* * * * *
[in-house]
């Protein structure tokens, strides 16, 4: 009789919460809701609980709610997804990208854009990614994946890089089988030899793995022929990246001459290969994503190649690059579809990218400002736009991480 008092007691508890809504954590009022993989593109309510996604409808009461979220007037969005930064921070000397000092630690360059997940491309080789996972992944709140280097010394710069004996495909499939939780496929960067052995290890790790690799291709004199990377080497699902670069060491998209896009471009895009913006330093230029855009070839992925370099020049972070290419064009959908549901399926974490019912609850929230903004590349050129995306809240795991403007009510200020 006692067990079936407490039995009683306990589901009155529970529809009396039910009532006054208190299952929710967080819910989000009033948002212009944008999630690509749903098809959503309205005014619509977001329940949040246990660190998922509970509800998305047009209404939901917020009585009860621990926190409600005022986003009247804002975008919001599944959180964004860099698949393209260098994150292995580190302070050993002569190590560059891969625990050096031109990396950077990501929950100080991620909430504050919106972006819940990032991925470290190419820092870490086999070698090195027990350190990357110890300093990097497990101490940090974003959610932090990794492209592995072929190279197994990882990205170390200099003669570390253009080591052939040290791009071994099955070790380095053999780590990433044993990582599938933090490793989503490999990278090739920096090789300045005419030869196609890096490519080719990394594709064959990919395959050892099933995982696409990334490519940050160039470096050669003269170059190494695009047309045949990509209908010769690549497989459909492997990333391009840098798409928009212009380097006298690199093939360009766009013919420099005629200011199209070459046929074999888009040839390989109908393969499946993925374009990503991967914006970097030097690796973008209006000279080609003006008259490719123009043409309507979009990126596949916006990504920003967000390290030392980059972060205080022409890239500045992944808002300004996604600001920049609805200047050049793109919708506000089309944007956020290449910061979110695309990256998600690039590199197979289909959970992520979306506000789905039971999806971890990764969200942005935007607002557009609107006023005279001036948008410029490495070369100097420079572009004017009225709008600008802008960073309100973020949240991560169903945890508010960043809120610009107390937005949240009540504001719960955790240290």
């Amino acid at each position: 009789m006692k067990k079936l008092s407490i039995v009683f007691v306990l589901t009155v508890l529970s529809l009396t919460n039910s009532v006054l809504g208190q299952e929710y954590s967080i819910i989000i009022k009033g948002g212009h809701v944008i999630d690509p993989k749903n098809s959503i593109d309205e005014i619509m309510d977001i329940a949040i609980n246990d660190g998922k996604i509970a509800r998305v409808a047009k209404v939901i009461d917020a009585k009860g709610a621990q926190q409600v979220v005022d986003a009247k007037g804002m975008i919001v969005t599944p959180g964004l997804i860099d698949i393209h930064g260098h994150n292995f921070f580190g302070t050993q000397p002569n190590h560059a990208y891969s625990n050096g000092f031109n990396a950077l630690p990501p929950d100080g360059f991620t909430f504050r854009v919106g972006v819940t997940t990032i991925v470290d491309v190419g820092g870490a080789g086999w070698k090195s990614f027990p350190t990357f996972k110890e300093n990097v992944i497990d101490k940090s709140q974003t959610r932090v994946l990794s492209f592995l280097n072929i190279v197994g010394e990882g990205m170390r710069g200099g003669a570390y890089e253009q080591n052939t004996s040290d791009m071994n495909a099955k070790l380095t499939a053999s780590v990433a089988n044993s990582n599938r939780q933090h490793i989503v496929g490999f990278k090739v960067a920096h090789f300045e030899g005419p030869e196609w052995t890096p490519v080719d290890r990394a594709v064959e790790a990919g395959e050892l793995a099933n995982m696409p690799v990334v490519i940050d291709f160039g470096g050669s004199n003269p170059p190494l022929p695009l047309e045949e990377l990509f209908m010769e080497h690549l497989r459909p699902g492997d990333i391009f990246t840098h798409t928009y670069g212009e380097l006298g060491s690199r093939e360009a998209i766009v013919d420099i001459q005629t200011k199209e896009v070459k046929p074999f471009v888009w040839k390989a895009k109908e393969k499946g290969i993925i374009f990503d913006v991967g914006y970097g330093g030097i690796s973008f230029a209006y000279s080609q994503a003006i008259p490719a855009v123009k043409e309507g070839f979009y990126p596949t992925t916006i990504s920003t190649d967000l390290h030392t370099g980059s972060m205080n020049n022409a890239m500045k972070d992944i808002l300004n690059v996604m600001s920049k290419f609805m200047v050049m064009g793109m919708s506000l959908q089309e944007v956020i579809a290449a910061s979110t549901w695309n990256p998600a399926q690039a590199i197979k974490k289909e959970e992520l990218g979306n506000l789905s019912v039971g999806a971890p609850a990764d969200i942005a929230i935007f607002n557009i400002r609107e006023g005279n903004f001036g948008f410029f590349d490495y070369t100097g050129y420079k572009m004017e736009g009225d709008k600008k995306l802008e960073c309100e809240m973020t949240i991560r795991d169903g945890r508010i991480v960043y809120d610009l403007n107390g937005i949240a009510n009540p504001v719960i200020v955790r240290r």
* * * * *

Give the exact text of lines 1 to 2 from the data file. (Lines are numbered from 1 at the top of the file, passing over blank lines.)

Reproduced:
[in-house]
């Protein structure tokens, strides 16, 4: 009789919460809701609980709610997804990208854009990614994946890089089988030899793995022929990246001459290969994503190649690059579809990218400002736009991480 008092007691508890809504954590009022993989593109309510996604409808009461979220007037969005930064921070000397000092630690360059997940491309080789996972992944709140280097010394710069004996495909499939939780496929960067052995290890790790690799291709004199990377080497699902670069060491998209896009471009895009913006330093230029855009070839992925370099020049972070290419064009959908549901399926974490019912609850929230903004590349050129995306809240795991403007009510200020 006692067990079936407490039995009683306990589901009155529970529809009396039910009532006054208190299952929710967080819910989000009033948002212009944008999630690509749903098809959503309205005014619509977001329940949040246990660190998922509970509800998305047009209404939901917020009585009860621990926190409600005022986003009247804002975008919001599944959180964004860099698949393209260098994150292995580190302070050993002569190590560059891969625990050096031109990396950077990501929950100080991620909430504050919106972006819940990032991925470290190419820092870490086999070698090195027990350190990357110890300093990097497990101490940090974003959610932090990794492209592995072929190279197994990882990205170390200099003669570390253009080591052939040290791009071994099955070790380095053999780590990433044993990582599938933090490793989503490999990278090739920096090789300045005419030869196609890096490519080719990394594709064959990919395959050892099933995982696409990334490519940050160039470096050669003269170059190494695009047309045949990509209908010769690549497989459909492997990333391009840098798409928009212009380097006298690199093939360009766009013919420099005629200011199209070459046929074999888009040839390989109908393969499946993925374009990503991967914006970097030097690796973008209006000279080609003006008259490719123009043409309507979009990126596949916006990504920003967000390290030392980059972060205080022409890239500045992944808002300004996604600001920049609805200047050049793109919708506000089309944007956020290449910061979110695309990256998600690039590199197979289909959970992520979306506000789905039971999806971890990764969200942005935007607002557009609107006023005279001036948008410029490495070369100097420079572009004017009225709008600008802008960073309100973020949240991560169903945890508010960043809120610009107390937005949240009540504001719960955790240290």